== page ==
Tuesday, November 18, 2014

Are you scared of teachers who can ruin you?

I recall hearing a child with a cherubic face telling his parents, "I'm scared of the dark". He was about 5 years old and his parents wanted to take him on one of the rides in Disney and unlike other kids his age, he didn't seem thrilled. But let's look at what he said:
I'm scared of the dark.
That's a common enough sentence anywhere in the world where English is spoken. But the Speak Good English Movement will have you believe that such a sentence is WRONG. That is what they say in their newly compiled list of common errors called  "LIST OF COMMON ENGLISH ERRORS IN EVERYDAY SITUATIONS" which appears on their recently revamped website.

In my previous post, I showed that the Movement was wrong to say that the first item in their "list of common errors" was an error. I went on to assert that the Movement made numerous other errors in that list alone. I have, in this article, picked the most glaring mistake on the part of the Movement. It's such a common word used in such a common way that even a bonobo with an advanced brain disease must know that there is nothing wrong with it and yet Singapore's Speak Good English Movement declares it to be a common English error.

This is what they say on their website:

I am sure I will go to my grave wondering what possessed the Speak Good English Movement to utter such nonsense. I always try to see if I can unearth the reason for a teacher's error especially when the error is wildly lunatic as this undoubtedly is. Everyone in Singapore, from a toddler to the scholarly genius in our top university, must surely know that "scared" when used in the sentence "I am scared of the dark" is perfectly correct. How on earth can anyone make such a ludicrous mistake and say that it is wrong?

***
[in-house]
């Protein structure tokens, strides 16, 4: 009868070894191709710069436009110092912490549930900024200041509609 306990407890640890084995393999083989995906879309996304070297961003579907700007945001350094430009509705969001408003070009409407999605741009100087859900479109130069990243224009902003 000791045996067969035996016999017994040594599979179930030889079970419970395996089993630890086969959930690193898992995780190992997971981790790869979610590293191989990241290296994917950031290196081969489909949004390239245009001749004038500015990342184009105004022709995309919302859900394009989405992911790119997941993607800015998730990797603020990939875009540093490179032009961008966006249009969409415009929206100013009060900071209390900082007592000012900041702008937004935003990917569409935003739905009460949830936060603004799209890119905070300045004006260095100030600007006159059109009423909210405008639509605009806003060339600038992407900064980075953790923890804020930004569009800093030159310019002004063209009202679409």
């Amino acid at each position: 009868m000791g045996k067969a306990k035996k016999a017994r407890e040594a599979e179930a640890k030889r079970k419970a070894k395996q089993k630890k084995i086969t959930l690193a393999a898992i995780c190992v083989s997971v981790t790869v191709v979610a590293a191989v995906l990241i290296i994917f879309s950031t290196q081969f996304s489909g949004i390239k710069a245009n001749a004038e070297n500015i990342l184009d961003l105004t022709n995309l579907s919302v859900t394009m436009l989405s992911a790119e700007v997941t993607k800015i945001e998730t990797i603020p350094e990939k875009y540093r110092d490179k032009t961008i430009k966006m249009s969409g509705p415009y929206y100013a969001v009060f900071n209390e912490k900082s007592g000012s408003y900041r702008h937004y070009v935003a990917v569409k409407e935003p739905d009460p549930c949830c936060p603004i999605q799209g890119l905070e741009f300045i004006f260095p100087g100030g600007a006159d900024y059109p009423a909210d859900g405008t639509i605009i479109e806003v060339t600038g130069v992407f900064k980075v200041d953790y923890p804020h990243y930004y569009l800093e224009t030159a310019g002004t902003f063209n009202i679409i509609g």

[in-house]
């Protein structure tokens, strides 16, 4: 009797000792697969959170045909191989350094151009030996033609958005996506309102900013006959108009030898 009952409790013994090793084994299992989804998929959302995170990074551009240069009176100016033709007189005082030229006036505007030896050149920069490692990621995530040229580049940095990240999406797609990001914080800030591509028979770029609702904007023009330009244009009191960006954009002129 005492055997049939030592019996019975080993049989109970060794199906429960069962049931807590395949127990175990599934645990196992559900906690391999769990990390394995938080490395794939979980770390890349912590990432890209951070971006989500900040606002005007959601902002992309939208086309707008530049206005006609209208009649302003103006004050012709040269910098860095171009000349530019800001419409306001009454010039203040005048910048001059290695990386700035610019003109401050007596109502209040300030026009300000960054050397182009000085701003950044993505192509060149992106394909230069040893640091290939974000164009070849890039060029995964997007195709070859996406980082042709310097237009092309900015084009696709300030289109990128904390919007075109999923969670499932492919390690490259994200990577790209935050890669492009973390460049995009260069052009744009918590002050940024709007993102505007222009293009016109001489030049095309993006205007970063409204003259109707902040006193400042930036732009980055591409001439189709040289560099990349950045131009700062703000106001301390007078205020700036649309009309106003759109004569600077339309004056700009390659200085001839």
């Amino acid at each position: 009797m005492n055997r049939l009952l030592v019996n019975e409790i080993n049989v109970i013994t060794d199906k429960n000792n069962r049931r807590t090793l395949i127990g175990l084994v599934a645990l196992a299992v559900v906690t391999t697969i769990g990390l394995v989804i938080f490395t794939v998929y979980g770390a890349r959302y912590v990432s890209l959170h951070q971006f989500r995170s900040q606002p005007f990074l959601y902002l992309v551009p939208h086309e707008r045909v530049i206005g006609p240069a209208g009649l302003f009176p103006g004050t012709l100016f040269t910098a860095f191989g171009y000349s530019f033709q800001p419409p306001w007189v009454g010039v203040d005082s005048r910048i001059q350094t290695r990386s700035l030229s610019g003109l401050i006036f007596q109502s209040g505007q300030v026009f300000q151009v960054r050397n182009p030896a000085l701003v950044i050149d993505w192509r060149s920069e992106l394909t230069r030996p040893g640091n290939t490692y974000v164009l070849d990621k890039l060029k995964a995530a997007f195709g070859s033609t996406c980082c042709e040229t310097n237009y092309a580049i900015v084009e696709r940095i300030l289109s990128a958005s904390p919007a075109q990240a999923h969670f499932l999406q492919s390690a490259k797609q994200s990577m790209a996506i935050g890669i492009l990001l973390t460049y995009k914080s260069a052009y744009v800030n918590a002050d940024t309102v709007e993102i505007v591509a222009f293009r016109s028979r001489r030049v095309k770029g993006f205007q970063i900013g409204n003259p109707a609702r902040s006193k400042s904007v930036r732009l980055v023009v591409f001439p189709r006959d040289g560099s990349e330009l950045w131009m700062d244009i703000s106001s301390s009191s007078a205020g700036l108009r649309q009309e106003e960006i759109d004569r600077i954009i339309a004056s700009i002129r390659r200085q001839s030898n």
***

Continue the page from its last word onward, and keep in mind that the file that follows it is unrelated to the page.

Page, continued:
To the Movement, "as the dark scares me" is acceptable but not "I am scared of the dark". They accept as correct "I am afraid of the dark". Obviously, the Speak Good English Movement of Singapore is only familiar with the word "scare" used as a verb. Because of their unbelievably poor grasp of the English language and their astonishingly limited vocabulary, they are unaware that the word "scared" is also an adjective and has been so since the late 16th century.

On the proper use of "scared" as an adjective, the Cambridge Dictionary gives this example which is almost identical to the sentence the Movement declares to be wrong:
He's scared of spiders / snakes / the dark.
This error by the Speak Good English Movement is quite unpardonable mainly because "scared" is such a simple word and its use as an adjective is so common that even children in kindergarten are familiar with it.

But making outrageous mistakes and flouting very simple grammatical rules are not uncommon for the Speak Good English Movement. They hold the view that "Alan and George works as a team" is acceptable. If you want to read about this mistake of theirs, please click here. Although I wrote in the article that the mistake was made by MOE's panel of language experts, the Speak Good English  Movement was very much involved as a collaborator on the grammar book in which the mistake appears and usually, these language experts wear two hats - they are language teachers in MOE's employ and they act also as consultants to the Movement.

If you would like to look at a list of all my articles on the errors of the Speak Good English Movement, MOE's language experts and other teachers of English, please visit my List of Grammar Terrorists.

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